Since when is Laura Linney the most fabulous actress alive? Last I checked, she was Meryl in The Truman Show. Now she's knocking my socks off as Abigail Adams in an HBO miniseries adaptation of David McCullough's book, John Adams. Go figure.
And how about Paul Giamatti? What was it about the guy who played the slovenly apartment manager killing cockroaches under the sink in Lady in the Water that just screamed "John Adams!!" to the people who made this movie?
I guess it doesn't matter. Laura Linney and Paul Giamatti are fantastic, giving perhaps the seminal performances of each of their careers, in HBO's sumptuous drama about the birth of the United States of America. So are the actors who play Thomas Jefferson, George Washington, Sam Adams, and...well, every character in the whole dang movie. (Jeremy didn't care for Tom Wilkinson as Benjamin Franklin, but that may have been because neither of us can really get over him as Falcone in Batman Begins. Our fault, not his.)
There's something to be said for watching a movie about a story you already know, inside and out, and still being enthralled by it. In this case, it's the same old story about the first Continental Congress, and it being a hot summer in Philadelphia in 1776, and navigating treaties with England and France during our own revolution as well as the latter's.
Except it's not the same old story, not quite. John Adams brings it all to life in thrilling detail, and reminds you of the stuff you don't remember - or never learned - in your sophomore year US History class (or, God forbid, American Heritage at the BYU).
John Adams' story manages to be both remarkable and mundane at the same time. As a friend put it, it's the story of a guy who tried his best to do everything right, and everyone still kind of hates him.
The entire miniseries is seven parts; parts one, two, six, and seven were my favorites. The middle chapters suffer from the same affliction as John Adams himself during that period: ennui. Watching the episodes where he's in France trying to rally support for the American Revolution even as nobody is interested in his message gets a little slow and frustrating at times, as I'm sure it was for John Adams when he was living it.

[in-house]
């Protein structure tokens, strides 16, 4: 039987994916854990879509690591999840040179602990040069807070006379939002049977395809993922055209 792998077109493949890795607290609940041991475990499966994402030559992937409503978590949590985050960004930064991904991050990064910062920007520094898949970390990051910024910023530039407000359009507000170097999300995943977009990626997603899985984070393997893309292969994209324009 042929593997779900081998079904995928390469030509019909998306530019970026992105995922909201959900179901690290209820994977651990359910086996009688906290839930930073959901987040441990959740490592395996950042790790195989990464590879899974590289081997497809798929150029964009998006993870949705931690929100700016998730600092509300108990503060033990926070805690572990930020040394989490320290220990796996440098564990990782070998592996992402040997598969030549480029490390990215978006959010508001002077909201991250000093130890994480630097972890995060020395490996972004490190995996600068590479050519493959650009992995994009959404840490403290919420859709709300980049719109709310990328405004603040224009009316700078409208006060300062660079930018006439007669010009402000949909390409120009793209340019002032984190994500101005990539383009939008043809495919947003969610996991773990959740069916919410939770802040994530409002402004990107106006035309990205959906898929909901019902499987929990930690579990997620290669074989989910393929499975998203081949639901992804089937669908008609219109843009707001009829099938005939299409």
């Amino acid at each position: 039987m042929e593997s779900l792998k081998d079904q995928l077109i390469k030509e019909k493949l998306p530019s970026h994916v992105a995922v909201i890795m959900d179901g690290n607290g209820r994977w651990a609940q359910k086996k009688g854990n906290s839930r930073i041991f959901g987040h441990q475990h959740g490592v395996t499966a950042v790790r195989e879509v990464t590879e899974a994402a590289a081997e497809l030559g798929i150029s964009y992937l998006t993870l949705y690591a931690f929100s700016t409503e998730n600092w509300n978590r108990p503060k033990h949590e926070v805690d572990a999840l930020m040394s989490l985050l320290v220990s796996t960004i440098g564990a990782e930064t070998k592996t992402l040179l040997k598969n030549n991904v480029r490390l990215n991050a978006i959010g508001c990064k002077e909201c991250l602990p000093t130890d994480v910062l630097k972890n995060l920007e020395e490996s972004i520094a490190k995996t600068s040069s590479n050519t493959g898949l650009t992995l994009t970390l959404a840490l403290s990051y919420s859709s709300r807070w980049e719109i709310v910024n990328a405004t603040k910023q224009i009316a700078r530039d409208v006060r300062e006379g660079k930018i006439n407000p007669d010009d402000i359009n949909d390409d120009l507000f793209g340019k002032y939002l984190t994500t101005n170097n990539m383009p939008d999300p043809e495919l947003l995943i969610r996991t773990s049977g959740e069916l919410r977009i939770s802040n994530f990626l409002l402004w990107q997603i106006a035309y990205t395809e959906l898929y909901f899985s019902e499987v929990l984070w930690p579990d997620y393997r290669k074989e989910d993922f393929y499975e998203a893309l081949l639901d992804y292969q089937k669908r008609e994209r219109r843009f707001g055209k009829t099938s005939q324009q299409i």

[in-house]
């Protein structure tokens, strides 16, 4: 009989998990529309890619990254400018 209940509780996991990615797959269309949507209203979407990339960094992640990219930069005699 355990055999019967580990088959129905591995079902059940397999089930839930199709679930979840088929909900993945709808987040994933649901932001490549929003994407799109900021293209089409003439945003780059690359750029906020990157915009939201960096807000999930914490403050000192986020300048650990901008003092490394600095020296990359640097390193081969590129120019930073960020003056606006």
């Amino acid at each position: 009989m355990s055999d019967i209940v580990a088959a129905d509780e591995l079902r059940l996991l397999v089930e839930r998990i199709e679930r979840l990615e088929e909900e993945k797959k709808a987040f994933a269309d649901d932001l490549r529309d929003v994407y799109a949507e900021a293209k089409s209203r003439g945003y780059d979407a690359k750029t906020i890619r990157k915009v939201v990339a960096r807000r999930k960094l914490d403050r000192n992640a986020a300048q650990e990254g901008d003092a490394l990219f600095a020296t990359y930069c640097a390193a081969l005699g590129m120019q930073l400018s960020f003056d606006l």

The soundtrack for the miniseries is excellent, too. It reminded me quite a bit of the soundtrack for Last of the Mohicans, which is definitely a complement.
And with that, John Adams makes 1776 redundant and silly, which means you never have to watch 1776 again, which makes me happy. Sorry, mom.
Ah, yes. Queen Elizabeth. I've seen this character played by no fewer than six actresses that I can recall. Think about it - there was:
Cate Blanchett in Elizabeth: The Golden Age (and Elizabeth, which I haven't seen),
Helen Mirren in Elizabeth I (too edgy for me so I didn't finish watching it),
Judi Dench in Shakespeare in Love (but let's face it, it was just Judi Dench playing herself, in costume),
Glenda Jackson in Mary, Queen of Scots (and Vanessa Redgrave, who apparently used to be young, is Mary),
and some child actress in Anne of the Thousand Days.
The sixth actress is Anne-Marie Duff in The Virgin Queen, a BBC/Masterpiece Theatre production from 2005. I didn't think any actress could really do anything different with the same old tired character of Elizabeth I, but Duff succeeds spectacularly in The Virgin Queen. Even though this miniseries is essentially the same story we've all heard a dozen times before, I found it to be fresh, compelling, and somehow different, mostly because her excellent performance informed the tone of the entire movie. I loved it.
Well, I loved the first half anyway. I haven't seen Part 2 yet, so this review is kind of cheating.
The other awesome thing about The Virgin Queen, besides the casting, costumes, and efficient restructuring of certain plot elements (I'm sure we can all agree that it is far more dramatic for Queen Mary to be pregnant, die of a tumor, and with her death make Elizabeth a queen in one fell sweep rather than have those events spread out over several years), is the music. The composer, Martin Phipps, is apparently one of my favorite soundtrack people, though I didn't know it until now. He is also responsible for the lovely music from several other miniseries (just take a look at his filmography).
Also, The Virgin Queen is filled with stirring moments such as this one, when Elizabeth is overturning Mary's ruthless Catholic regime:
"As for religion... Henceforce, all services will be conducted, not in Latin, but English, starting with my Coronation. How can my people understand the power of prayer unless they first understand its meaning? If they are to accept the Protestant faith, it must be through persuasion, not purges. Let the Catholics keep their crucifixes and robes, if they wish. There is but one Jesus Christ. The rest is trifles."
So there you have it. Two movies about the upheaval, formation, and reformation of nations, featuring brilliant actors, compelling stories, and evocative soundtracks. What's not to love?